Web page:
Is that a sandwich in your pocket or are you just pleased to see me?

Serving suggestions usually involve clingfilm, followed by stuffing the sandwich into a pocket slightly too small for it, falling on it at least twice while doing something ‘gnarly’, partially freezing it and then showing off by eating it two-handed on a draglift while riding a snowboard.

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It’s a frequent grumble amongst misplaced Brits that they can’t get their hands on a decent curry. Indian restaurants do exist in France (several in Grenoble, for example) but in general the food is frankly rubbish, having been dumbed down beyond all recognition in order to suit the French, who are paranoidly suspicious of anything which could be described as even slightly spicy.


A Frenchman - not keen on spicy food

But it rarely occurs to anyone that it’s perfectly possible to make curry (what do you think the whole population of India is doing – sending out for takeaway?). And when I suggest that it could be feasible to construct a decent curry at home, I’m usually met with the objection that you can’t get curry paste/curry sauce here. (Actually you can, if you look in the right places, but since it all tastes like sauce-in-a-jar, why would you bother?)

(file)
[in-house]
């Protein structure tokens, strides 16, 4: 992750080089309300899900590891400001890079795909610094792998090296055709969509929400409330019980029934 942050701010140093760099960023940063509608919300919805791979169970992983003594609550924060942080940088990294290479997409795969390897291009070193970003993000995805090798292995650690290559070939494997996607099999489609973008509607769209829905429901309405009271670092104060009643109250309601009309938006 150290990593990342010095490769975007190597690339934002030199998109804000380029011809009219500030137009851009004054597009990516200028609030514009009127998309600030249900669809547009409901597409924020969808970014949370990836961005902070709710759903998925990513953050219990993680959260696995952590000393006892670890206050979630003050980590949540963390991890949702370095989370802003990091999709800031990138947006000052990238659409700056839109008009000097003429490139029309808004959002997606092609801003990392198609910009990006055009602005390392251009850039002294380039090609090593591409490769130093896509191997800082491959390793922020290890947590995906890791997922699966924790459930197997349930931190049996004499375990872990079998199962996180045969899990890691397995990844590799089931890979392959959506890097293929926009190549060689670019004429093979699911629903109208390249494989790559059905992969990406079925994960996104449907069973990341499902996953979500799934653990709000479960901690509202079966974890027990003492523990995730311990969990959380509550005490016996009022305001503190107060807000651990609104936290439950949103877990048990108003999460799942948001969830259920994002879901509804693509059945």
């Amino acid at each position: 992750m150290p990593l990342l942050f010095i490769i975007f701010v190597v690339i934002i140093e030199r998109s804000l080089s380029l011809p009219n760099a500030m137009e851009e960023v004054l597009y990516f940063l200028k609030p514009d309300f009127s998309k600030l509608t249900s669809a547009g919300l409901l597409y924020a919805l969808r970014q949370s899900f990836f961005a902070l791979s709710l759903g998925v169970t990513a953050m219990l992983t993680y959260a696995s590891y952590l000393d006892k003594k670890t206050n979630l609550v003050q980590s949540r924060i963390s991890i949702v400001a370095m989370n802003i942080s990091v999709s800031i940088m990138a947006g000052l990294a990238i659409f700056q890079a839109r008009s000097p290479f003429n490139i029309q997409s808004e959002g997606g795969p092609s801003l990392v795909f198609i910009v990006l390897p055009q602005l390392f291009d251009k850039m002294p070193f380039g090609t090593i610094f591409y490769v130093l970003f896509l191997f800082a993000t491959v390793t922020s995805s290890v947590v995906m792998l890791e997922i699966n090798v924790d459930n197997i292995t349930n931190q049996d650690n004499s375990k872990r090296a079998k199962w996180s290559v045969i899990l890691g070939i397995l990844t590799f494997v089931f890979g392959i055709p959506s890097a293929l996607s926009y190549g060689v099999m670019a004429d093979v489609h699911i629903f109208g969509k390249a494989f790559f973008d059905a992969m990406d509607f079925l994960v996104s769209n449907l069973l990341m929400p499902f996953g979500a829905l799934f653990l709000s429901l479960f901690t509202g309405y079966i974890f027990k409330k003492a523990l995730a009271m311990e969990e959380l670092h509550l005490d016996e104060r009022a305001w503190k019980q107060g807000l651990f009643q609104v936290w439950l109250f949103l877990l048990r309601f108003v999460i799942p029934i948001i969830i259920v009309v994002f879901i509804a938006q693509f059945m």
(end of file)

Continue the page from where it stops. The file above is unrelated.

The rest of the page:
fresh chili

A chili. Not likely to taste of sauce-in-a-jar

The answer is that Indians, who eat curry all the time, are neither lining up round the block for carry out nor buying jars of Sharwood’s sauces. They are using spices and chili. I know this sounds bafflingly simple, but it’s true. What’s more, the spices concerned aren’t particularly exotic or unobtainable – even in France I manage to construct authentic curries using spices bought from mass-market supermarket chains. The only things I’ve had to go elsewhere for were garam masala, fenugreek and asafoetida (all right, I haven’t found that at all, but I don’t care because I only have one recipe which uses it and even there it’s listed as optional).